Thursday, August 01, 2013

Can People Find Jesus in What We Do?

Blogger's note:  after a hiatus of many months, I'm back (I think).

Christian writer Rachel Held Evans, author of Evolving in Monkey Town (2008), and A Year of Biblical Womanhood (2012) writes on matters of faith and culture … and her perspective merits our attention.  Her July 27, 2013 contribution to the CNN Belief Blog relates her experiences speaking to evangelical leaders addressing the exodus of the “millennial” generation from the church.
Armed with the latest surveys, along with personal testimonies from friends and readers, I explain how young adults perceive evangelical Christianity to be too political, too exclusive, old-fashioned, unconcerned with social justice and hostile to lesbian, gay, bisexual and transgender people.
I point to research that shows young evangelicals often feel they have to choose between their intellectual integrity and their faith, between science and Christianity, between compassion and holiness.
I talk about how the evangelical obsession with sex can make Christian living seem like little more than sticking to a list of rules, and how millennials long for faith communities in which they are safe asking tough questions and wrestling with doubt.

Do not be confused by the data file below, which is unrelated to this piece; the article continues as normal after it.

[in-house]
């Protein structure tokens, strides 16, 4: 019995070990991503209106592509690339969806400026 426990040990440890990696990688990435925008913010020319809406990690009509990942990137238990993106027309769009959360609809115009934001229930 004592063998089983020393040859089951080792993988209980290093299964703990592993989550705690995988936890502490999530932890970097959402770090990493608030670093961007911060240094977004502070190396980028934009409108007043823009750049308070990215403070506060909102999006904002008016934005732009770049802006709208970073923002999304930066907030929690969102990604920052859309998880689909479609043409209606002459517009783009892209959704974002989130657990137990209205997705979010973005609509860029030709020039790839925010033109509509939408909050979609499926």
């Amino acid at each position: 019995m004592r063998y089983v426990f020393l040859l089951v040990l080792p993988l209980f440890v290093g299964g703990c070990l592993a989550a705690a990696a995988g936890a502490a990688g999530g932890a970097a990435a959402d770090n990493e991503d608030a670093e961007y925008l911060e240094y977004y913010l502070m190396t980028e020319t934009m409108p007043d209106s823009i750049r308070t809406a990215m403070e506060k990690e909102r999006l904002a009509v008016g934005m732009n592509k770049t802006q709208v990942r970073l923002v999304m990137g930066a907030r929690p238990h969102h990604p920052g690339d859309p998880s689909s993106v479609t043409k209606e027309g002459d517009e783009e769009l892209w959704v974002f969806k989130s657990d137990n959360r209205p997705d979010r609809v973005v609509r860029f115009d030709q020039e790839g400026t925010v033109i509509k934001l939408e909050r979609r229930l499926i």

Invariably, after I’ve finished my presentation and opened the floor to questions, a pastor raises his hand and says, “So what you’re saying is we need hipper worship bands. …”
And I proceed to bang my head against the podium.
The “hipper worship bands” idea is but one of a number of things that we have counted on to bring people in … and they’re still not coming.  Hear me clearly:  there is nothing wrong with a church having a hip worship band … or NOT having one, for that matter.  It’s what we DO with that band (and everything else) that matters.  More from Rachel Held Evans:
In fact, I would argue that church-as-performance is just one more thing driving us away from the church, and evangelicalism in particular.
We’re not leaving the church because we don’t find the cool factor there; we’re leaving the church because we don’t find Jesus there.
Like every generation before ours and every generation after, deep down, we long for Jesus.

That’s enough to think about for now.  The peace of Christ to you.


Blogger Greg Hellams said...

Thought provoking... It's not the form it's the heart truly. I fear that we so often form our worship, style our dress, and build our buildings as a "me too" while skipping the all critical direction of God.

8:07 PM  

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